Unfortunately, even after a successful procedure, the contracture can potentially re-develop in the patient’s hands in the future. Patients are advised to keep regular check-ups with their doctor to prevent advanced development.
A patient may need their tendons repaired for a variety of reasons: a deep cut, a sports injury, an animal bite, or extreme rheumatoid arthritis.
Injury to the extensor tendon can be repaired by the surgeon’s making incisions in the wrist, hand, or finger, which allow them to access the divided tendon and repair it. Patients generally only require local anesthetic when they undergo this procedure. A flexor tendon repair is more involved and is often performed with the patient under general anesthetic.
Other reasons to undergo a hand surgery include but are not limited to a stress fracture, Schleroderma, treatment of mallet finger (baseball finger), and Kienbock’s Disease.
Ideal candidates for a hand surgery are those who:
- Are non-smokers
- Are in overall good health and do not have a pre-existing condition which could interfere with their recovery
- Are open to the outcomes of a restorative surgery
- Are willing to follow their doctor’s instructions for the entirety of your recovery period
Hand surgery can be used to treat a wide variety of ailments and conditions affecting a patient’s hands. Dr. Murphy will be able to advise patients on their candidacy for a hand surgery during their complimentary consultation.
Dr. Murphy strives to make every consultation as comfortable, effective, and informational as possible for every patient. After assessing the patient’s medical history, their overall lifestyle, and their showing symptoms of pain, numbness, or mobility issues, he will be able to identify if they are at the point where they should pursue hand surgery. The details of each surgery will vary on a case-by-case basis.
His years of experience in both orthopedic and plastic surgery make Dr. Murphy an expert in a wide variety of reconstructive hand surgeries. Call Pearwood Plastic Surgery today to find out more about how this procedure can relieve the pain, numbness, or immobility in your hands.
Most hand surgeries are performed on an out-patient basis. The majority of hand surgeries can be received under local anesthetic, though in some cases general anesthesia may be recommended.
Each patient’s hand surgery will skillfully target and repair the specific component or components of the hand responsible for the patient’s pain and dehabilitation. This surgery has the ability to repair a nerve or tendon, remove unwanted tissue, or implement implants and other support devices in the hands.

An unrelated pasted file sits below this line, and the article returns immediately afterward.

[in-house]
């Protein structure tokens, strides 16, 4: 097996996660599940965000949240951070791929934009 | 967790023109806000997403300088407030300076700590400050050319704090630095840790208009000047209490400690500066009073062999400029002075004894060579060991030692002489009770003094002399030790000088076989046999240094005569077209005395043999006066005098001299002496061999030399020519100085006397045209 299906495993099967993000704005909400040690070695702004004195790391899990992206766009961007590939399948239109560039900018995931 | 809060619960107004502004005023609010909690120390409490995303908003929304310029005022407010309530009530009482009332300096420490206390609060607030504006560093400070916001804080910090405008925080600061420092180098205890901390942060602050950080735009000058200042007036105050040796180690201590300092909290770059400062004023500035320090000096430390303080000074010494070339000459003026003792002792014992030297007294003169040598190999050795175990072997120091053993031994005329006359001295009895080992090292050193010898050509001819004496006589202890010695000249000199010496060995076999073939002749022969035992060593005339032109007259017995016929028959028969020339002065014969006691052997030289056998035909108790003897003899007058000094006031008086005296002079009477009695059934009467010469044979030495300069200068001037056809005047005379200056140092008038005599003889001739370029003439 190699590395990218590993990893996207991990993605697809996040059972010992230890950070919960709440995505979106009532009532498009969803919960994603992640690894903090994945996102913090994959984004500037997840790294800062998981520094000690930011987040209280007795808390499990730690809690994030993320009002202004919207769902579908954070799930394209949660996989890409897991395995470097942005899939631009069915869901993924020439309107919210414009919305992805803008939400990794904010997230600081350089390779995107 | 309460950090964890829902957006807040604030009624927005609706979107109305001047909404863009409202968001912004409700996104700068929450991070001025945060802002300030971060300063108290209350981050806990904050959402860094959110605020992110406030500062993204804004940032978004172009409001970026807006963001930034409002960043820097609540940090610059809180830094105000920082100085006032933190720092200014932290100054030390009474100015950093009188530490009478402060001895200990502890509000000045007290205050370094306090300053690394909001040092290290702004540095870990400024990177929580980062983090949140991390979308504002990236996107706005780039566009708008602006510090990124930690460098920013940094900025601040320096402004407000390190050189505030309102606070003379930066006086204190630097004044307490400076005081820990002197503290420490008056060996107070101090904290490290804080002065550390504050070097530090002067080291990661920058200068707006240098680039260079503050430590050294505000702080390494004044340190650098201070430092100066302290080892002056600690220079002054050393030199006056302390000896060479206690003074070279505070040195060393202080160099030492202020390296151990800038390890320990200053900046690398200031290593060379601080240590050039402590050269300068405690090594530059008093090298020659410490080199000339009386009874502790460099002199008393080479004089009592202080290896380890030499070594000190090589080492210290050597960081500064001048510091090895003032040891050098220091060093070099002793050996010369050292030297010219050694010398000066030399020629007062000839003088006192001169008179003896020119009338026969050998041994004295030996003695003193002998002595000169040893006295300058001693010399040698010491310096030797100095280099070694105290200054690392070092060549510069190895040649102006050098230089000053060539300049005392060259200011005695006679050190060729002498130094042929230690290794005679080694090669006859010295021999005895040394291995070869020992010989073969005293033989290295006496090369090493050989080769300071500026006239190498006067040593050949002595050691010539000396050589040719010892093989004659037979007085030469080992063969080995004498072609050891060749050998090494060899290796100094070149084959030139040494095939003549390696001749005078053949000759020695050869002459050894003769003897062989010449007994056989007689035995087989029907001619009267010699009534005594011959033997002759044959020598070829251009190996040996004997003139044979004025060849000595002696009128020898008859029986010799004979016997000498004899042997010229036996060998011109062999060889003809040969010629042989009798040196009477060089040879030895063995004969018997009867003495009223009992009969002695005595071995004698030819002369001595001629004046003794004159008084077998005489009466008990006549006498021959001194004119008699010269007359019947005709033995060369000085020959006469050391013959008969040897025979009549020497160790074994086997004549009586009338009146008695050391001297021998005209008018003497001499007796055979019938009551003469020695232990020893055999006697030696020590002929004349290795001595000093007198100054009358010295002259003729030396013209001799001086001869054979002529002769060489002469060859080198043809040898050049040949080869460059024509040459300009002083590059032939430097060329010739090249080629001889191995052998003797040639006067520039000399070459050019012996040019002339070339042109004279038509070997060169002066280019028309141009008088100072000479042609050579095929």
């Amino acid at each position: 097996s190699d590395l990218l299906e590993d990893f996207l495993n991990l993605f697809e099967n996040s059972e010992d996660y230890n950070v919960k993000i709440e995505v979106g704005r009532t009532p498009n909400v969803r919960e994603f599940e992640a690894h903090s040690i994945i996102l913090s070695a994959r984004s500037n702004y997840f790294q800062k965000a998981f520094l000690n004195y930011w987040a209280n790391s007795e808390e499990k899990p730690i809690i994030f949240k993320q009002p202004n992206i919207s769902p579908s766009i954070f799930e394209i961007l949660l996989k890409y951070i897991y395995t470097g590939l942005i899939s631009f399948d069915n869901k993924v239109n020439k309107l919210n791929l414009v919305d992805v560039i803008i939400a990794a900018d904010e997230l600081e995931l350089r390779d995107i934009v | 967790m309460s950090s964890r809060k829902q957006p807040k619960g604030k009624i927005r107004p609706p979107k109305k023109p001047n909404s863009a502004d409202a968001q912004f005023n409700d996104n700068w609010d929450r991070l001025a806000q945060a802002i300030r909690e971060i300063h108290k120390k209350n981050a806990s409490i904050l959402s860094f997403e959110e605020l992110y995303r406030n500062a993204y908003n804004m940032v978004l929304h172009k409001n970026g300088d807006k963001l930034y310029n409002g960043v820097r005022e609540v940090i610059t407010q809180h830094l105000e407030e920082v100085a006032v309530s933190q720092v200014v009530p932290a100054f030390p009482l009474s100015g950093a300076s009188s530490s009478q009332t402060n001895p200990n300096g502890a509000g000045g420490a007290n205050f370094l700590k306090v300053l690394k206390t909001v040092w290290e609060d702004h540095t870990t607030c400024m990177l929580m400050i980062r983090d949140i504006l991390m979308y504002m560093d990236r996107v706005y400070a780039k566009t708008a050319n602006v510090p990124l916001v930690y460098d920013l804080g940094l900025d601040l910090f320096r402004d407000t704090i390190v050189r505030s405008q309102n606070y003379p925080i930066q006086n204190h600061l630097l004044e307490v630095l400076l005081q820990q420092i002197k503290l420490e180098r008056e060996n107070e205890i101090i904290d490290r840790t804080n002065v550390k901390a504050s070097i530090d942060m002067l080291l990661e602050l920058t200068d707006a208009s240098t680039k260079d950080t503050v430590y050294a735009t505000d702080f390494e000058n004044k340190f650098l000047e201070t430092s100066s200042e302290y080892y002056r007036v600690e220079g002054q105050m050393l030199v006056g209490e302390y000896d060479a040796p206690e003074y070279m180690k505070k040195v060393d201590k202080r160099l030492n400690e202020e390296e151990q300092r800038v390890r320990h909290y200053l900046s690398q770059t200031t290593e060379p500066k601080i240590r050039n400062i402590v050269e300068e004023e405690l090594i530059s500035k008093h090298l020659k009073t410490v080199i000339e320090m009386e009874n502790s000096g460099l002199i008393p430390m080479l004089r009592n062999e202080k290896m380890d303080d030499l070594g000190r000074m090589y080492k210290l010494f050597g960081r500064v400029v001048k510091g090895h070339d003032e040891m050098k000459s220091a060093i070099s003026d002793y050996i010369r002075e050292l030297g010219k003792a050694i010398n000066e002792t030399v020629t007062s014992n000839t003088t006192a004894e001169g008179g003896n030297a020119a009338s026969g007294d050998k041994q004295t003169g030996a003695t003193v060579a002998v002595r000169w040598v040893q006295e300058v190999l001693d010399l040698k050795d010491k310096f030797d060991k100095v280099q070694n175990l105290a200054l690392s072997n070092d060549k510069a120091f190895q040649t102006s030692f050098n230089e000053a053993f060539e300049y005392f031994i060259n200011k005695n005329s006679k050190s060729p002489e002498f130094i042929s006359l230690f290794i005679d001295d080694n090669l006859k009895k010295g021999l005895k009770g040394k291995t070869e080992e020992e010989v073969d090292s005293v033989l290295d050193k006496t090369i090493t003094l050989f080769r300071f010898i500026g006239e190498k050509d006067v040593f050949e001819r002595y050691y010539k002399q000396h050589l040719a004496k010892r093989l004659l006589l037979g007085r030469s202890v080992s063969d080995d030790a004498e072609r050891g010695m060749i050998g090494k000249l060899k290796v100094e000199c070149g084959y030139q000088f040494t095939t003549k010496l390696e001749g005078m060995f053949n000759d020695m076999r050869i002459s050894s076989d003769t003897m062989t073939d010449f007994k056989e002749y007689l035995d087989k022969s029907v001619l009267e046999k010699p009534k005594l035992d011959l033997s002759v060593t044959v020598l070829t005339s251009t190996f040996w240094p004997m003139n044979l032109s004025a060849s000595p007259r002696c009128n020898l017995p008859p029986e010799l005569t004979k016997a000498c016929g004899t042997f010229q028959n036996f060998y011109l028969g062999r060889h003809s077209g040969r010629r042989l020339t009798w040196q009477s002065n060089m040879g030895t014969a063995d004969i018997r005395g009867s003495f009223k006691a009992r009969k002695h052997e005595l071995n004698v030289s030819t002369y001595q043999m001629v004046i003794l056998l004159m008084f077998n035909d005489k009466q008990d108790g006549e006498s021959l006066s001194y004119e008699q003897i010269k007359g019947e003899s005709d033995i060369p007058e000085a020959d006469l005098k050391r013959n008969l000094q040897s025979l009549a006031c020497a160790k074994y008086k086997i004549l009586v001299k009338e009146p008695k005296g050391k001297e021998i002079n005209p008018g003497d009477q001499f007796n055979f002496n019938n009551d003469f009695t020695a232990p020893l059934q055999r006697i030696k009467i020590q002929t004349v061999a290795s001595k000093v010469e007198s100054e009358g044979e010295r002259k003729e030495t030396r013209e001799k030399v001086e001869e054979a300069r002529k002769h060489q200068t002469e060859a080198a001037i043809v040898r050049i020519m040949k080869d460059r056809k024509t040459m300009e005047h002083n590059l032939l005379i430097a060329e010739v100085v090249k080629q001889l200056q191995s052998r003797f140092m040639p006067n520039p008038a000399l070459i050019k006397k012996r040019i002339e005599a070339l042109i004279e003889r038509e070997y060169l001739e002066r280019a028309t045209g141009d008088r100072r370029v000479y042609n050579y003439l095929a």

Dr. Murphy and his team will make sure every patient’s procedure is not only comfortable to experience but also reliably delivers improvements to the patient’s hand function that they can enjoy for years.
It is recommended that patients prepare for their recovery from hand surgery. Create a home environment that will ease your healing. For example, take steps to transfer items from jars to Ziplocs, and preparing food ahead of time for yourself. It is highly advisable to seek assistance from friends or family at this time. Do not drive yourself home after your procedure.
Some patients will require three months’ time to heal after their surgery, followed by three to six months of physical therapy before they are able to enjoy their restored hand function. Other procedures may only require six weeks’ recovery time, with a few months of physical therapy to promote their healthy healing. Your doctor will be able to advise you concerning how much time you may need to take off from your work or usual activities.
While a patient’s recovery period depends on their particular surgical treatment, every patient leaves Pearwood Plastic Surgery feeling confident in the weeks to come. Patients will be given instructions regarding the care of their bandages and brace, as well as what medications and precautions they can take to ensure a successful, infection-free recovery. They will also be notified of when they will return to have any stitches removed.
The helpful team at Pearwood Plastic Surgery makes sure they are always ready and available to answer any questions a patient may have regarding their recovery!
The results of a patient’s surgery will become more evident throughout their recovery and physical therapy. The pain relief this procedure provides should be experienced shortly after any incisions heal and bruising subsides. After they have healed from their surgery, patients will be able to see an improvement in their ability to once again use their hands, without pain.
The cost of a patient’s hand surgery will vary depending on the specifics of their procedure. After a patient’s consultation, the friendly staff at Pearwood Plastic Surgery will provide a breakdown of the cost of their treatment plan.
As a hand surgery is usually considered a medical necessity, patients with health insurance can find that their insurance covers part or all of a hand surgery.